Compare the two sets of Versals at right to see where I simplified the capitals.
   

Tuesday, December 26, 2017

Lettering on the curve; belt or disc?

Song of Solomon: timeless love poetry in contemporary calligraphy. 


Rough draft, undecided
between disc or belt,
with both curves shown.
The warm yellow tone in
the center will come later. 
About V: 2 - 6. Letters can suggest not just depth but also the angle you are seeing it from.  I had a lot of trouble deciding whether the curved arms that spiral outward from the galaxy's vortex should look like they are on a belt, like a ring from an astrolabe, or suggest a disc, like the rings of Saturn.  They looked confusing in my draft, shown at left.  
It was hard to describe the problem with words, even to myself, so finally I had to build little models out of stiff paper, letter on them, and stare at them.  




Right, note how the verticals lean in at the ends of the upper curve in this belt mockup...           
...or out at the ends of the lower curve.  







Left, in the disc mockup, the letters lean out at the ends of the upper curve... 



...or in at the ends of the lower curve.  

  



I just could not decide how to portray the universe using letters.  Finally, I went back and looked at the astronomy photos that first inspired me.  That's when I discovered I should use BOTH kinds of letters.  They needed to start out flat on a disc, and end upright on a belt, and then vice versa below the vortex.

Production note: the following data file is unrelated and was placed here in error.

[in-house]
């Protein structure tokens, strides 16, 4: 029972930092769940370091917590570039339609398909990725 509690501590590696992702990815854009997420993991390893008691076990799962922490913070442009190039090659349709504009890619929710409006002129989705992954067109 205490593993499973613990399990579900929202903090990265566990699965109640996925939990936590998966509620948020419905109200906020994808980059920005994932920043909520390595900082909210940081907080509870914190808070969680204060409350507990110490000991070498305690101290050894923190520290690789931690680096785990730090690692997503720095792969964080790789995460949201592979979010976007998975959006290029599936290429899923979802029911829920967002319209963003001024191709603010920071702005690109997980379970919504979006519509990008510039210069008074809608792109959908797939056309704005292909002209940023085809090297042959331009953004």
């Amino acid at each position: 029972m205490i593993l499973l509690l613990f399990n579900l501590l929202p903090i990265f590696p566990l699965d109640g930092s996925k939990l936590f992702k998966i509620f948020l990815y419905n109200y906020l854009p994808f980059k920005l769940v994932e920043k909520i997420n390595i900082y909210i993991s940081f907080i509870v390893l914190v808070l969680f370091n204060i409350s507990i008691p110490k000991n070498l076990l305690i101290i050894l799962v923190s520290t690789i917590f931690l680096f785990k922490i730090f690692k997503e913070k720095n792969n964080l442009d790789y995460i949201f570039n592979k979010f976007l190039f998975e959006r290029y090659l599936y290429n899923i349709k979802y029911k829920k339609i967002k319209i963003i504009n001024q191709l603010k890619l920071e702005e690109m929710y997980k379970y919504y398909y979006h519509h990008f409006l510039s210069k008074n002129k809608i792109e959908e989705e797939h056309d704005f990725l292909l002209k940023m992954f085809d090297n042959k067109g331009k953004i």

There are two useful design lessons to learn here: 
1. If you can describe the problem, you can start to solve it;  
2. Your original inspiration--thumbnail sketch, napkin scribble, or internet search result--is often the most useful corrective to confusion.  

Thursday, December 21, 2017

From joy to despair

Song of Songs: Timeless love poetry in contemporary calligraphy.

I wanted my overall layout to suggest the intense pleasure and intense despair described in Chapter V: Verses 2 - 6.  I set myself the goal of using only the line spacing to evoke emotions.  

The text reads very simply, from top to bottom.  
   
The curves get closer and closer to each other as the young woman hears her lover approaching; the lines crowd together around  the glowing vortex (at present just a white space) where her "heart trembles;" then when he is unexpectedly gone the lines start to pull apart; finally when she says "he did not answer" her hope seems to drift into the cold and dark of the empty sky at night.  At that point, she feels as far from him as a distant star.